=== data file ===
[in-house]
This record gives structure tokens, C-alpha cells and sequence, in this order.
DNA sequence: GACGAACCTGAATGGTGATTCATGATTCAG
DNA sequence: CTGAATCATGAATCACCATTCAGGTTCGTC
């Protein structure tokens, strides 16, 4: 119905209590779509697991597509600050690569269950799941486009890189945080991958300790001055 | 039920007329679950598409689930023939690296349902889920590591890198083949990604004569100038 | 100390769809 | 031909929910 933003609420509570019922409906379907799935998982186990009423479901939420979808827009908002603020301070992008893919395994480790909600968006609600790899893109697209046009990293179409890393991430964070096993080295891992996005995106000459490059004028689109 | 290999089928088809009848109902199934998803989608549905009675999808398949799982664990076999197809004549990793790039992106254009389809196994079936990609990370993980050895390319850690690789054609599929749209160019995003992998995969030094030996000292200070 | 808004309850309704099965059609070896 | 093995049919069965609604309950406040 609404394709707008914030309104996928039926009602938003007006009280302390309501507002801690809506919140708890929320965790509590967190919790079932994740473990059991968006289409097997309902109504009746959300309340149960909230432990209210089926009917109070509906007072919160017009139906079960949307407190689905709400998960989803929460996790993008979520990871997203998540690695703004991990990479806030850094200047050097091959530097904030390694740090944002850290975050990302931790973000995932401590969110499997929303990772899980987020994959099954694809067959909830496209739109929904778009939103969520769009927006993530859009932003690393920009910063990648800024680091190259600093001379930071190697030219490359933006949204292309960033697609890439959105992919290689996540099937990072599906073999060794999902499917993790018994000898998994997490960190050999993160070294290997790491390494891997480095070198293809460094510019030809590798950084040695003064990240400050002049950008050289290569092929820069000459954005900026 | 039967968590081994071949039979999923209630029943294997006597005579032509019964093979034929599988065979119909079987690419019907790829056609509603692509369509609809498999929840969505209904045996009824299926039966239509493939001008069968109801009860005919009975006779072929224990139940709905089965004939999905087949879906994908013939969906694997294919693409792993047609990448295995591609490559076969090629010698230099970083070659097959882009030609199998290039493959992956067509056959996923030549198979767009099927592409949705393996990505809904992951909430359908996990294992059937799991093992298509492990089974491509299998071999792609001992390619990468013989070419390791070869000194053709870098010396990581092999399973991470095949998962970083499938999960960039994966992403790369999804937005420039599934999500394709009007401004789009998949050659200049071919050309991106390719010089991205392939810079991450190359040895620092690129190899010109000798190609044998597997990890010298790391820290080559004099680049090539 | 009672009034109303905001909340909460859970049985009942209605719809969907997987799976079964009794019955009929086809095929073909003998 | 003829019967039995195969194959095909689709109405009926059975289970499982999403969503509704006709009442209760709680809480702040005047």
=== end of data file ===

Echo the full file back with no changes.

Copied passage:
[in-house]
This record gives structure tokens, C-alpha cells and sequence, in this order.
DNA sequence: GACGAACCTGAATGGTGATTCATGATTCAG
DNA sequence: CTGAATCATGAATCACCATTCAGGTTCGTC
């Protein structure tokens, strides 16, 4: 119905209590779509697991597509600050690569269950799941486009890189945080991958300790001055 | 039920007329679950598409689930023939690296349902889920590591890198083949990604004569100038 | 100390769809 | 031909929910 933003609420509570019922409906379907799935998982186990009423479901939420979808827009908002603020301070992008893919395994480790909600968006609600790899893109697209046009990293179409890393991430964070096993080295891992996005995106000459490059004028689109 | 290999089928088809009848109902199934998803989608549905009675999808398949799982664990076999197809004549990793790039992106254009389809196994079936990609990370993980050895390319850690690789054609599929749209160019995003992998995969030094030996000292200070 | 808004309850309704099965059609070896 | 093995049919069965609604309950406040 609404394709707008914030309104996928039926009602938003007006009280302390309501507002801690809506919140708890929320965790509590967190919790079932994740473990059991968006289409097997309902109504009746959300309340149960909230432990209210089926009917109070509906007072919160017009139906079960949307407190689905709400998960989803929460996790993008979520990871997203998540690695703004991990990479806030850094200047050097091959530097904030390694740090944002850290975050990302931790973000995932401590969110499997929303990772899980987020994959099954694809067959909830496209739109929904778009939103969520769009927006993530859009932003690393920009910063990648800024680091190259600093001379930071190697030219490359933006949204292309960033697609890439959105992919290689996540099937990072599906073999060794999902499917993790018994000898998994997490960190050999993160070294290997790491390494891997480095070198293809460094510019030809590798950084040695003064990240400050002049950008050289290569092929820069000459954005900026 | 039967968590081994071949039979999923209630029943294997006597005579032509019964093979034929599988065979119909079987690419019907790829056609509603692509369509609809498999929840969505209904045996009824299926039966239509493939001008069968109801009860005919009975006779072929224990139940709905089965004939999905087949879906994908013939969906694997294919693409792993047609990448295995591609490559076969090629010698230099970083070659097959882009030609199998290039493959992956067509056959996923030549198979767009099927592409949705393996990505809904992951909430359908996990294992059937799991093992298509492990089974491509299998071999792609001992390619990468013989070419390791070869000194053709870098010396990581092999399973991470095949998962970083499938999960960039994966992403790369999804937005420039599934999500394709009007401004789009998949050659200049071919050309991106390719010089991205392939810079991450190359040895620092690129190899010109000798190609044998597997990890010298790391820290080559004099680049090539 | 009672009034109303905001909340909460859970049985009942209605719809969907997987799976079964009794019955009929086809095929073909003998 | 003829019967039995195969194959095909689709109405009926059975289970499982999403969503509704006709009442209760709680809480702040005047």